Wesley McNair, “The Abandonment”

Climbing on top of him and breathing

into his mouth this way she could be showing her

desire except that when she draws back

from him to make her little cries

she is turning to her young son just

coming into the room to find his father my brother

on the bed with his lips closed and the slightest

smile on his lips as if when they

both beat on his chest as they do now

he will come back from the dream he is enjoying

so much he cannot hear her calling his name

louder and louder and the son saying get up

get up discovering both of them discovering

for the first time that all along

he has lived in this body this thing

with shut lids dangling its arms

that have nothing to do with him and everything

they can ever know the wife listening weeping

at his chest and the mute son who will never

forget how she takes the face into her hands now

as if there were nothing in the world

but the face and breathes oh

breathes into the mouth which does not breathe back.

This is a virtuoso sentence–strung out over twenty-three lines, with little and big surprises at every turn, it’s both a full sentence and an entire poem. Full disclosure here: I taught a workshop after a talk Wes gave last night, and, seeing him, I was reminded of this poem, which was first thrust into my hands by one of my teachers, about a decade before I ever met Wes.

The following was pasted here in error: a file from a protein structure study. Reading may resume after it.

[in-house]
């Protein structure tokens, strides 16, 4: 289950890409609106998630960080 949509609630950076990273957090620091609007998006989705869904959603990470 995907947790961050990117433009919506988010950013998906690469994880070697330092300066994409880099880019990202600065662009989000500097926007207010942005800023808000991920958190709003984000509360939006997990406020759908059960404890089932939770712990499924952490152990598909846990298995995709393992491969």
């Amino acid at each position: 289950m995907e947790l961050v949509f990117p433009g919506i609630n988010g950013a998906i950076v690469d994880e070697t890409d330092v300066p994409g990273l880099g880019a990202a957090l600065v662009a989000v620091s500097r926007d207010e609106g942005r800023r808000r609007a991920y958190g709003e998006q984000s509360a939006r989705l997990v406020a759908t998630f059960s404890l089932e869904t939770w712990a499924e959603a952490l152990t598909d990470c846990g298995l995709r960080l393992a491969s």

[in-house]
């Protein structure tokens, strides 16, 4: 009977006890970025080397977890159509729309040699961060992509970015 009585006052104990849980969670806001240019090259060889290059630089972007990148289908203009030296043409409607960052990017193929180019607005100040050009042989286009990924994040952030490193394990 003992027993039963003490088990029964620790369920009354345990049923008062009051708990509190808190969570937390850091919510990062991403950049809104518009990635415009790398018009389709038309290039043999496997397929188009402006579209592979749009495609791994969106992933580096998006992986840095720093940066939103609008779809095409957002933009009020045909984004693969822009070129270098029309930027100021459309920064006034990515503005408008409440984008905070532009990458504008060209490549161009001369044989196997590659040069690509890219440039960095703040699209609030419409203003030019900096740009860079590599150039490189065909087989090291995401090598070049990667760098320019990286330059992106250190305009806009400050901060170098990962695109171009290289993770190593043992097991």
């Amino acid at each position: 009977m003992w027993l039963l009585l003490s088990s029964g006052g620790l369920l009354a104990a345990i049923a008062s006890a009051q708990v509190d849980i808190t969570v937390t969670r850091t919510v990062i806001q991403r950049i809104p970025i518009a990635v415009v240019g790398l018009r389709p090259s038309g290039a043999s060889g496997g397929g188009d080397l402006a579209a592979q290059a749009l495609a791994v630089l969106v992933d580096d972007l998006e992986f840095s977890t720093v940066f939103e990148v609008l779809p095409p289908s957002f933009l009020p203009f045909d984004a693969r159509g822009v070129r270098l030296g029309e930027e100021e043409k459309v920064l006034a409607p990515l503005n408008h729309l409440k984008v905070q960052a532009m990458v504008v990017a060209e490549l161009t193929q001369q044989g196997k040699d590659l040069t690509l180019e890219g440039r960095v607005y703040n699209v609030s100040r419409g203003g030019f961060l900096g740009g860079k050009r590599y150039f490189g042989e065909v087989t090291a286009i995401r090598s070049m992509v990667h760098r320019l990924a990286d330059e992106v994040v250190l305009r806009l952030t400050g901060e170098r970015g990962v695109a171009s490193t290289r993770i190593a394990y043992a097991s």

As a poem, it makes splendid use of its line breaks, both to increase the surprises along the way and to help score our reading of it. If it was prose, which it could be, say, a moment from a novel or a memoir, it’d be a bit breathless and maybe require few commas and a dash or two, but it would still work as a sentence. Syntactically, it all hangs together.

I’m struck by how it takes a short few seconds or half-minute at best of real-time and gives us this moment in super slow motion. It brings us inside the moment, makes us stand there next to the wife and her son–their world irrevocably, suddenly shattered. 

The almost sexual imagery in the first few lines, and the way sex and death get switched, jump-starts the beginning of the sentence. I’m also astounded by how, right in the middle, we see the father having a pleasant dream, as if this were all a bad dream. The final turn of the poem (and the turn of that knife) is in that cruel and true last line–this mouth will never breathe back again, and, in the world of the poem, this jaw-dropping sentence, we realize that at the exact same moment as the wife. It’s stunning, and crushing.

One Response to “Wesley McNair, “The Abandonment””

  1. wesley mcnair

    Gib — Though I knew about this poem on your site, I never caught up with your praise for it till right now, Sorry to be so clueless, and thank you for your appreciative insights. Coming from a poet and fellow sentence-freak like you, your commentary means even more. — Very gratefully, Wes

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